In this little article I would like to discuss pain. Obviously pain is often experienced during an Aikido training. I will list different circumstances under which pain is inflicted by humans on other humans and the inflicters experience their actions as consciously willed. In the end I will try to look at the peculiarities of the situation during an Aikido training. I am a physicist, who read some introductory texts on behavior of humans, but I am definitely not an expert on the subject. By writing this text I hope to make you smile and possibly to make you rethink some generally accepted truths in a critical way, but I clearly have to leave the creation of scientific truth to others. I practice Aikido for a few month now. Since I am German I apologize for possible improper use of the English language. First of all I would like to note that pain is very often avoided in our society. You can go to pharmacy and will be offered a large variety of painkillers but people will look at you strangely when you ask for a pain enhancer. Pain is sometimes observed in medical settings consider a vaccination or a dentist. Usually people argue that they expect an improvement of health in future and experience the pain as unpleasant. So we find people accepting an unpleasant situation now, hoping for a more pleasant one in future. Pain was and sometimes unfortunately is still used in order to modify behavior. Corporal punishment for criminals has been banned in Europe, still other countries like Singapore still use it. Quite recently corporal punishment of children is being banned in Europe too. Although it still takes place, even if prohibited. We also cause a lot of pain to other humans in times of war. Here it is interesting that the inflicter of the pain will often not directly see the consequences of his/her action, such as a pilot launching a rocket. There is also violence between people without the blessing of the government, such as Hooliganism. Here the inflicters of the pain see the suffering of there victims in quite a direct manner and often become victims themselves. Furthermore we find torturing of prisoners, often with at least tacit approval of the government. It has been shown (by the Standford Experiment and the Milgram experiment as well as others) that torture was committed by sane and normal people and any of us is very likely to become a torturer himself/herself when exposed to similar circumstances. We also find pain inflicted during sadomasochistic activities. These are very often described as very pleasant for the sadistic as well as the masochistic partner. Although cases of rape do occur too. There is also prostitution on both sides, in these cases the joy maybe distributed unequally among the partners. We have seen many different situations in which physical pain is caused to us by other humans throughout our lives. There are also a large number of reasons that people give us to explain each of these behaviors. All that makes me think that our tendency to exchange pain with other humans is something deeply human and needs to be accepted as it is. One thing we can do about it is to use it in a way that is nice for each of us. And I think the situation during an Aikido training provides quite a nice lab to learn about that. There is no fighting against a particular group of people like in Hooliganism. The our partner tells us when stop by tapping out unlike in the Milgram experiment or in case of war where a social authority tells us to go on until our victim is dead. Unlike in other styles of martial arts tapping out in Aikido does not result in defeat and thus can be used without that bias on both sides. There is no money involved as in prostitution. There are many people around which makes non consensual activity very unlikely. We change roles and partners very quickly and all of us wear the same clothes. This is opposed to the situation in the Standford experiment as well as in torturing of prisoners, where prisoners were naked and guards were wearing uniforms and the rolls did not change at all. The people inflicting the pain do not carry authority over the people experiencing the pain as in corporal punishment of criminals or children. Finally there is the question if there is a good reason for inflicting this pain. You can argue that you need to learn about the defensive aspects of Aikido and thus need to learn about the pain you inflict on a possible attacker. And this is perfectly acceptable, and there will very likely much more of those good reasons. Still I also often observed people creating quite a strong pain on my body which I enjoyed. The inflicters told me that they liked inflicting this pain on me too. I also observed that I enjoyed creating pain for others and hearing them tell me that they enjoyed the experience too. I also have been told by people that I hurt them too much and shall try to be more careful, and I also have told other to be more careful with me. I also sometimes ask people if they are Ok with the level of pain I create for them and also hear others asking me if the pain they inflict on me is Ok for me.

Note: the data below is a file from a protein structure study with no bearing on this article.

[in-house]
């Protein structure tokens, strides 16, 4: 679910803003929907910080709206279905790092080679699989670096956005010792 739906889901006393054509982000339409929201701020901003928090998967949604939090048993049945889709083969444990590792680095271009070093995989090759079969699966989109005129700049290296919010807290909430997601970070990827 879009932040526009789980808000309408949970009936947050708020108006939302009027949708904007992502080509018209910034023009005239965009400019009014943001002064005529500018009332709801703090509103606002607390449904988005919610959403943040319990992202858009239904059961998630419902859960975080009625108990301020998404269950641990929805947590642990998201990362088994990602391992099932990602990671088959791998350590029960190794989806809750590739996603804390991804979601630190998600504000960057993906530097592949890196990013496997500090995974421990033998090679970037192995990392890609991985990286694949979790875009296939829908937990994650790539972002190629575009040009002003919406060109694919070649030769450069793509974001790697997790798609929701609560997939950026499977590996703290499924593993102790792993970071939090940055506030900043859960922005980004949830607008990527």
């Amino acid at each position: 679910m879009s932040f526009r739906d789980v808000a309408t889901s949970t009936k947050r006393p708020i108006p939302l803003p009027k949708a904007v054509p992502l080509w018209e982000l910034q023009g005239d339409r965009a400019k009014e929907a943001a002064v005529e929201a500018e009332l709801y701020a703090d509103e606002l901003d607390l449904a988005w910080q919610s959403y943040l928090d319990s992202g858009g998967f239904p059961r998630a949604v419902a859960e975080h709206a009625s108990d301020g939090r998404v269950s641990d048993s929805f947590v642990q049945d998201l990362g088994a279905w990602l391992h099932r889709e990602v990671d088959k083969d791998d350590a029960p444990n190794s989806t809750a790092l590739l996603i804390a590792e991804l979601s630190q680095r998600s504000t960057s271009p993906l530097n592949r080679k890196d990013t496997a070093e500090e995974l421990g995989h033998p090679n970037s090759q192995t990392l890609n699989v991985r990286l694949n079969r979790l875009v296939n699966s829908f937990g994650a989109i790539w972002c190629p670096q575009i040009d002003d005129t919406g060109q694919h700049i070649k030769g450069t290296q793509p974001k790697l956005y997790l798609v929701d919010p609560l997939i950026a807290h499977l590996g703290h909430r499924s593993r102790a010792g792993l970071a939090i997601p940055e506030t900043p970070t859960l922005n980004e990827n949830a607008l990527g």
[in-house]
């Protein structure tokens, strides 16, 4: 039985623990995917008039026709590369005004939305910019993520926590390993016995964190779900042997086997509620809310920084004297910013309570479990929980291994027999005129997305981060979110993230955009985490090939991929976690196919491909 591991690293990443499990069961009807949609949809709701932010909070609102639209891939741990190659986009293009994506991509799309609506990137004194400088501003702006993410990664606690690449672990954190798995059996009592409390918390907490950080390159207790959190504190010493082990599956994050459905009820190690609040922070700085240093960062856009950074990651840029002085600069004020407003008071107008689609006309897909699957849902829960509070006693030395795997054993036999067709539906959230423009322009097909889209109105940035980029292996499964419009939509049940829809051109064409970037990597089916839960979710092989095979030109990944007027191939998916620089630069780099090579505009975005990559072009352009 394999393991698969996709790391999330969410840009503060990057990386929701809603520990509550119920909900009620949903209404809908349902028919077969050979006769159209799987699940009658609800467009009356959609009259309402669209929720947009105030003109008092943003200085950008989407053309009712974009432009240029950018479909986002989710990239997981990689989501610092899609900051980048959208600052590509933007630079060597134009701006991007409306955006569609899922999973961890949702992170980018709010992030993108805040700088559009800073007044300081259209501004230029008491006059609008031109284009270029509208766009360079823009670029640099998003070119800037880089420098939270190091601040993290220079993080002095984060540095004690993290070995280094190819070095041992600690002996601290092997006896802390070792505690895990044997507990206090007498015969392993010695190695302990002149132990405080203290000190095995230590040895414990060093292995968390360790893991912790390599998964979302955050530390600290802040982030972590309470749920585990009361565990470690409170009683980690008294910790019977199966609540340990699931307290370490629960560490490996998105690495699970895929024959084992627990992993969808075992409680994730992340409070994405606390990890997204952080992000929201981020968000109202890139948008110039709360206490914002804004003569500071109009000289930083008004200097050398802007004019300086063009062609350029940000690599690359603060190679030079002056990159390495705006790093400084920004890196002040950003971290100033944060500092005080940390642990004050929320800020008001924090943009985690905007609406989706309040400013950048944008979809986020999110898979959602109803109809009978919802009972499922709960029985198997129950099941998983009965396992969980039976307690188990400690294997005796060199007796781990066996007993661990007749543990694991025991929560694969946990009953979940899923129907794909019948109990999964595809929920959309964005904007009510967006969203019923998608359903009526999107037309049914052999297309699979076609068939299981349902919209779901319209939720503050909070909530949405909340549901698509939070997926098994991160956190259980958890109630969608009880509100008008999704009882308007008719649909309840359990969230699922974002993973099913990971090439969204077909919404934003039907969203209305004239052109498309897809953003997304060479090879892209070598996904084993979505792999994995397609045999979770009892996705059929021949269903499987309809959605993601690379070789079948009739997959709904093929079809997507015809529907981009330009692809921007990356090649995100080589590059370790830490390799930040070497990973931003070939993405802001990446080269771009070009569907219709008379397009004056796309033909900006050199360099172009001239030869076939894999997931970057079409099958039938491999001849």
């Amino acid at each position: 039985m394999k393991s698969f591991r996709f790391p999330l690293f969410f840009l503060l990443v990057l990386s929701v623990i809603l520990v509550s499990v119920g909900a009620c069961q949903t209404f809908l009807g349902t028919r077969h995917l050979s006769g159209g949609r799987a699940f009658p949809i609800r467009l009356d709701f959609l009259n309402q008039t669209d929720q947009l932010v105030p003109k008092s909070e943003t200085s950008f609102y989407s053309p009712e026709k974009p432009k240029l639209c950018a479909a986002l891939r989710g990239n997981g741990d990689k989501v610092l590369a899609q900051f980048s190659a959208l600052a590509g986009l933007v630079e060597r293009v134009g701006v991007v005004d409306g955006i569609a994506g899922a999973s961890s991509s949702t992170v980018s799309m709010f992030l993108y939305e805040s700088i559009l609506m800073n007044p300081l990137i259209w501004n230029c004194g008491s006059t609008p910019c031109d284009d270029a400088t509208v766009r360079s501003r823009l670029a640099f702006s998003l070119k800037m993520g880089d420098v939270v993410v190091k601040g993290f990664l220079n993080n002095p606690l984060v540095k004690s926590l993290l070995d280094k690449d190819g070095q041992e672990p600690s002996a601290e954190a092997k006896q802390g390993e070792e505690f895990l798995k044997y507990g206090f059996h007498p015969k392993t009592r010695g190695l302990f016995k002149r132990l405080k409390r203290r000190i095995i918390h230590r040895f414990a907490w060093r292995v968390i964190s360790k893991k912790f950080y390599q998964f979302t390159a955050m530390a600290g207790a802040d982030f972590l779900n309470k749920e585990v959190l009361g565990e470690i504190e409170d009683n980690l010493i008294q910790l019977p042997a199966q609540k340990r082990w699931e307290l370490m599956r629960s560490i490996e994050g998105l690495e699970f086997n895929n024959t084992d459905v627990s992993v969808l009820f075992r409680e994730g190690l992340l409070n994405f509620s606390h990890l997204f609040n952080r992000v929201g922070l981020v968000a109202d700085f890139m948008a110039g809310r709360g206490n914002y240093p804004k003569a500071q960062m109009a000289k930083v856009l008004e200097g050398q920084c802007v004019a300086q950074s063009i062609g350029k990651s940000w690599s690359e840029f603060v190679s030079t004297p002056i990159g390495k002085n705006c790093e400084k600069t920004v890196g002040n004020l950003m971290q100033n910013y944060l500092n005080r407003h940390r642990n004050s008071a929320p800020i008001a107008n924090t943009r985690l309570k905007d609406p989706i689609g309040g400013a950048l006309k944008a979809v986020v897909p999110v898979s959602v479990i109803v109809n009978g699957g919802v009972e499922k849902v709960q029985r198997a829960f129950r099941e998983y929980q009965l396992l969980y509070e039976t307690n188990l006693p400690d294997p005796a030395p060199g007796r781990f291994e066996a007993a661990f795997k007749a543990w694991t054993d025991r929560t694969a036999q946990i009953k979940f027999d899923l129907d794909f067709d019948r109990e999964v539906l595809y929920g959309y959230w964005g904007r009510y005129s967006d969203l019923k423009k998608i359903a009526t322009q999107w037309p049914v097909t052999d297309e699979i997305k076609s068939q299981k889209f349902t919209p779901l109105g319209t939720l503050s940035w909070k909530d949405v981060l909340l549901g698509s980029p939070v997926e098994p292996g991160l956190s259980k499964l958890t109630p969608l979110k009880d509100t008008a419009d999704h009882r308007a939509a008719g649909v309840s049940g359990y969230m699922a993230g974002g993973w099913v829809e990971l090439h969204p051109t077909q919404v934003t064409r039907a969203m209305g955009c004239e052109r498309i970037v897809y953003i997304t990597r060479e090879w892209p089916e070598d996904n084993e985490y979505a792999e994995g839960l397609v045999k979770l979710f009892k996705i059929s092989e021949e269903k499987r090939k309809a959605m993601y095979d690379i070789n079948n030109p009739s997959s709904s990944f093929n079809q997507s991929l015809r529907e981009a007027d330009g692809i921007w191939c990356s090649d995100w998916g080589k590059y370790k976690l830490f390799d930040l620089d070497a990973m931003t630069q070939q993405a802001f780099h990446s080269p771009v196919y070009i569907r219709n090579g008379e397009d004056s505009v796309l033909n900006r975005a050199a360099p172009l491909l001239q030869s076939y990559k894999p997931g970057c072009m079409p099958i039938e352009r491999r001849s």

Text is available under the Creative Commons Attribution-Share Alike 3.0 Unported License.
The author is of this text is Dirk Huenniger born on 22nd October 1980 in Moers, Germany
This text was written on 16th December 2009 in Neukirchen-Vluyn, Germany
ok
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Old 12-27-2009, 03:31 PM   #73
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Re: Pain

Quote:
Patrick Savoie wrote: View Post
ok
There is a old Japanese quote that say " Cry in the dojo, laugh on the battlefield"

Yes , pain will occured as any training will inflict , to have a good balance in the knowlege of your own limit and capability will ease
and reduce the pain/injuries you may experience during training.
Pat
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Old 12-27-2009, 03:33 PM   #74
Maarten De Queecker
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Re: Pain

And on the 8th day God invented paragraphs...
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Old 12-28-2009, 08:44 AM   #75
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Re: Pain

Quote:
And on the 8th day God invented paragraphs..


I am such a huge fan of paragraphs....more people should really try using them if they would like other people to actually read their posts.

Back to pain.

Last week I had a fellow student trying to learn the pin for Nikkyo. So I spent a good bit of time patiently lying on the mat while he and sensei played with my arm. Sometimes it hurt quite a lot, but he didn't have the pin. Decided that as long as there was no actual injury occurring that it would be better to allow him try until he found it than to tap out before he did. Needless to say I had a sore arm for a few days. No regrets. Hopefully he was able to benefit.